IT Services's blog posts tagged with 'apps'

Apps: When they're good (at uni, when you need organising) and when they're not (at festivals, when you don't)

Jun

25

Today I’ve been thinking about music festivals… how could I not?  The day before yesterday the radio was talking about people already making their way down to Glastonbury, and the music doesn’t even start until tomorrow.  So Glastonbury now starts 96 hours before it starts, apparently.  Anyway, I digress.

I used to be one of them, you know.  I went to several Glastonburys consecutively, the last being in 2005.  It seems like it’s changed a little … and it had already started when I last went, what with phone charging tents appearing.  Most people back then were appalled.
No battery?  Who cares.  No signal anyway.
No battery? Who cares. No signal anyway.

“What is this nonsense?!” we said.
"What do you need a phone for HERE?” we said.
“What a waste of time, queuing in a phone tent,” we said.
"There's not even any phone signal here down on Worthy Farm," we said.    

Glastonbury was about entering an exclusive territory - a bubble of an alternative reality with a group of amazing buddies around you and no need, frankly, to communicate with anyone else outside of the bubble because they just weren’t exciting enough to be involved.

Ahhh… how things have changed.  Phones seem integral to the festival experience - smartphones, that is.  Because now, of course, there’s an app for that. (TM iPhone 2004 yes yes yes).  There’s an app that allows you to not only see the programme of the festival, but see which bands your friends are going to see (so you know who really is the coolest, or who to not invite next year because they went to see Kanye and not Pharrell and well, who would do THAT?!).  There’s also a map function so people know where you’re camped (and you can find your way back to it at 3 am when your senses are, let’s say, dulled.

 

mobile-phone-charging-station-coachella-valley-music-arts-festival-2012

To keep this up all weekend, there’s not just a phone-charging tent.   You can register for a power service which keeps you going by basically swapping a dead power pack for an alive one when you need it.  If you forgot to register, you can charge your phone at one of billions of charge points in a tent… which has had DJs drafted in to make it a party tent.  Now even charging your phone is part of the fun.

 ANYWAY.  I digress.  Again.  Well, sort of.  The point is… everything: there’s an app for that.   

I was in an IT meeting yesterday when we were talking about the Sussex Mobile app which, I have to say it, is a pretty awesome tool for students.  Back when I was a student at Sussex (even before that last Glastonbury), we had to really search our our useful info, and it took quite a bit of effort to know where we had to be when - and you had to go to quite a length to double check everything.  Now, it’s all there.  In this thing that we carry around with us, everywhere.  Your timetable is there, your library account info is there, upcoming deadlines are there, you can find out where there are spare study rooms to go get some work done in peace, and there’s a campus map that can show you where they are.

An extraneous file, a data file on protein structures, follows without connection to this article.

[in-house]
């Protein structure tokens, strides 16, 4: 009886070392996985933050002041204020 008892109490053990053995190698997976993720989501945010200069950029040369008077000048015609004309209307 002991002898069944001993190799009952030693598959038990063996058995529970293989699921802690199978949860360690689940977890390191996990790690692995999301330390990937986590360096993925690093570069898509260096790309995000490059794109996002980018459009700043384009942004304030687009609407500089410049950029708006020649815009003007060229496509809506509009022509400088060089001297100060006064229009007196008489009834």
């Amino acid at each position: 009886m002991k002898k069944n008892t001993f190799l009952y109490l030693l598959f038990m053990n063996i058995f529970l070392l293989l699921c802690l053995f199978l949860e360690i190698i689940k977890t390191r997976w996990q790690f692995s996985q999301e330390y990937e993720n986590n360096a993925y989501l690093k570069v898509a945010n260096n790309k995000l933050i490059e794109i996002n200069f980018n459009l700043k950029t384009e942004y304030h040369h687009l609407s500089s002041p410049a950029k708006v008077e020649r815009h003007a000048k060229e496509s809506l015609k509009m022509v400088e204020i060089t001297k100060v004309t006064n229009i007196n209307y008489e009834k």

sussexmob-web US logo 

I’m just sorry that we don’t have a charging point with DJs throwing a party - only if we were to accurately translate the analogy, it would probably be a room full of professors giving lectures which doesn’t have quite the same vibe.  (Oh, and loads of lecture theatres have power points now anyway so … )

 

If there isn’t a handy app for that, something that helps us be where we need to be exactly when we need to be there, something that makes our lives at that minute just *that* much more easy, well, we think why not?  And someone else more inventive is already making it.  Is it OK then, that I think the Sussex Mobile app is awesome and useful and organisey-brilliance, but the Glastonbury app is well… superfluous to need?  Leave the phones at home, get your tent up and leave the timetabling to term time!!!

 

(And while I've got you here, download the Sussex Mobile app from the Play Store or the App Store.)

peace-love-hippie

Ten Top Apps for Students ... part 1

Oct

01